Often the first thought for people who want to get strong is “let’s go to gym and start lifting heavy”.
They bench press, squat, deadlift – maybe even try the currently popular power cleans and snatches. They’re committed, very enthusiastic & well-motivated, so just keep increasing the load almost every session… for two weeks.
Then they start noticing some injuries start to appear, sore elbows, clicking knees, a continually stiff lower back etc. These gym goers start to get confused as it dawns on them that they can’t train this way for very long so they start to lose motivation.
It’s a common theme for all sorts of gym goers to suffer from this overzealous training in the gym. From the young age groups who are in danger of overload resulting in overuse syndromes or imbalance injuries, to older age groups who being less elastic are prone to acute sprains and strains.
Similarly, athletes coming back from injury after a long break or coming back from retirement are also very motivated, and they may even have good technique. They too may find themselves starting to go too heavy, too quickly instead of establishing (or re-establishing) a robust body first, a strong base for the future heavy weight.
There are a number of methods that can help you to reach your goal. There should always be a ‘goal’ for different ‘blocks’ of training; either to learn the technique, improve your max strength, strength endurance, or in some cases hypertrophy.
Slow the movement down!
Tempo (or speed) of the movement is often the last manipulation people use to get what they want out of training. In strength training it’s referred to as time under tension (TUT).
For example, starting in a squat with a tempo of eight seconds down, eight seconds up (8/8) sounds hard, right? Well yes, it is, and you will also notice you may not be able to do much more than lift the bar to start off.
Progression of the sets and reps for this slow tempo training can be the following two-week blocks;
To progress after you have reached the 4×8 stage, start to reduce the TUT from 8/8 to 5/5 and 3/3 which will allow you to slowly increase the weight.
Perform this protocol twice per week for two weeks. After two hard weeks take an easy week with using just 3 sets of 10 reps normal speed with medium weights to have a recovery for your central nervous system.
Another good example of tempo manipulation is to use the ‘bottom position’ in a movement to increase time under tension. For example, pausing at the bottom of your regular squat or bench for five seconds. If you really want to be mean to yourself do this in a slow squat or bench press with the additional pausing at the bottom, so five seconds down, five second pause, five seconds up (5/5/5).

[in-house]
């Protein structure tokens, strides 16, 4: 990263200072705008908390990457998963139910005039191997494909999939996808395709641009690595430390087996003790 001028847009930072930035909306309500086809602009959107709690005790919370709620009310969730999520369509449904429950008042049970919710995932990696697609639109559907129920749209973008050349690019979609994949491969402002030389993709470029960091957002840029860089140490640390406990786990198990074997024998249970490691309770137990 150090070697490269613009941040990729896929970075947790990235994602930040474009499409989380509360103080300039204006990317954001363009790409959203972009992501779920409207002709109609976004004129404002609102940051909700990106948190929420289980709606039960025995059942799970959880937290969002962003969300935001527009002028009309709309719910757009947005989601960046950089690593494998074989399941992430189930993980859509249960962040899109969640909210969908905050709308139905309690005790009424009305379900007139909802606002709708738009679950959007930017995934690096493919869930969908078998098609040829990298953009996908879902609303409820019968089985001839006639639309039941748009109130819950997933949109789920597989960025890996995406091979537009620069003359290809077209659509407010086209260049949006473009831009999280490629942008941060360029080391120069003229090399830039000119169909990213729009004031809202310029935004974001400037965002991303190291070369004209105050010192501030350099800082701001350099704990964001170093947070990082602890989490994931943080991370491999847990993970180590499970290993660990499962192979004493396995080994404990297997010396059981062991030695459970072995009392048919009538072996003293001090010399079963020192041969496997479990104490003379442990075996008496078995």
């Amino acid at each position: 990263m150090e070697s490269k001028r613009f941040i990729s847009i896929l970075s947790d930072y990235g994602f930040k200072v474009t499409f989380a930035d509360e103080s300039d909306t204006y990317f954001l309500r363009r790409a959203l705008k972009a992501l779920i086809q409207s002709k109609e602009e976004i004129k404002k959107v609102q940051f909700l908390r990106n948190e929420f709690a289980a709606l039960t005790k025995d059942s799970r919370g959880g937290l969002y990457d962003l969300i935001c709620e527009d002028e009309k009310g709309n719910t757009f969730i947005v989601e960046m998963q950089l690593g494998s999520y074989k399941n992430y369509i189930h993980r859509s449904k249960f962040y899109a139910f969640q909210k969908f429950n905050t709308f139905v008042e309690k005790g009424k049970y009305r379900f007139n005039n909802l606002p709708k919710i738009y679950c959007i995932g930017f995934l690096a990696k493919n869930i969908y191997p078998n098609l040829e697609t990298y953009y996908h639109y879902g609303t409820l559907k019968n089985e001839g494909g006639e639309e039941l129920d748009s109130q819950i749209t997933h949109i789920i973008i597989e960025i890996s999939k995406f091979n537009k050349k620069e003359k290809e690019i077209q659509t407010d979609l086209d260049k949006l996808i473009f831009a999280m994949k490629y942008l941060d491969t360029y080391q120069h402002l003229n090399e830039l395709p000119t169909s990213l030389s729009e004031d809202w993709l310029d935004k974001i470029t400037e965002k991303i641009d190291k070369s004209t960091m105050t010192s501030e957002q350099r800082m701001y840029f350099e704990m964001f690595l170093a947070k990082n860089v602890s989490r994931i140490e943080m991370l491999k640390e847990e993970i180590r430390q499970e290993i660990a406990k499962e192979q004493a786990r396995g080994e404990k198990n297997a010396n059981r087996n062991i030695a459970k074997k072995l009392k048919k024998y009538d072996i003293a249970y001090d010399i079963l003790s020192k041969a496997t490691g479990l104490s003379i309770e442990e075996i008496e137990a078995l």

Benefits of Tempo Manipulation for strength:
1. It improves your max strength without using heavy weights too soon
Research supports the following:
- Extended TUT will start to recruit fast twitch fibres later in the set once the slow twitch ones are oxidised
- Slow eccentric movements increase lactate accumulation and increases growth hormone release allowing increased strength and better recovery
- Low weight, high reps are just as good at producing strength & hypertrophy (muscle growth) as high weight and low reps
2. Very little chance of injury
In fact, the blood flush you get helps nutrient flow into areas that do not have great blood-flow like knees & elbows.
3. Your technique will improve under TUT
It does this two ways – physiologically and cognitively.
- Physiologically – During 8/8 TUT the major muscle groups are getting fatigued and then the small support muscles that are predominantly slow twitch and very fatigue resistant start to work. It therefore teaches you what to switch on, how to switch on and what to strengthen but in a friendly environment of light weight on the bar.
- Cognitively – As you have so much time in the positions of the movement this allow you to establish the feeling of what a truly good technique is.
4. It prepares muscles, ligaments & joints
For extra load in future.
5. It improves your muscle endurance
Sets on minimal weight can be difficult, but you can’t get something for nothing.
Using tempo manipulation gives you time to learn a great technique in the movement, switch on the right muscles and make them stronger, stimulating super muscle endurance that prepares your body to lift heavier, 2-3 months down the line.
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- Schoenfeld, B. J. 2013. Potential Mechanisms for a Role of Metabolic Stress in Hypertrophic Adaptations to Resistance Training. Sports Med doi:10.1007/s40279-013-0017-1
- RD Calixto, R. D. et al. 2014. Acute Effects of Movement Velocity on Blood Lactate & Growth Hormone Responses After Eccentric Bench Press Exercise in Resistance-Trained Men. Biology of Sport. Dec; 31(4): 289–294. doi: 10.5604/20831862.1127287
- Morton, R. W., et al. 2016. Neither load nor systemic hormones determine resistance training-mediated hypertrophy or strength gains in resistance-trained young men. Journal of Applied Physiology Jul 1; 121(1): 129–138. doi: 1152/japplphysiol.00154.2016
- Burd, N.A., et al. 2010. Low-load high volume resistance exercise stimulates muscle protein synthesis more than high-load low volume resistance exercise in young men. PLoS One Aug 9; 5 (8): e12033. doi: 10.1371/journal.pone.0012033
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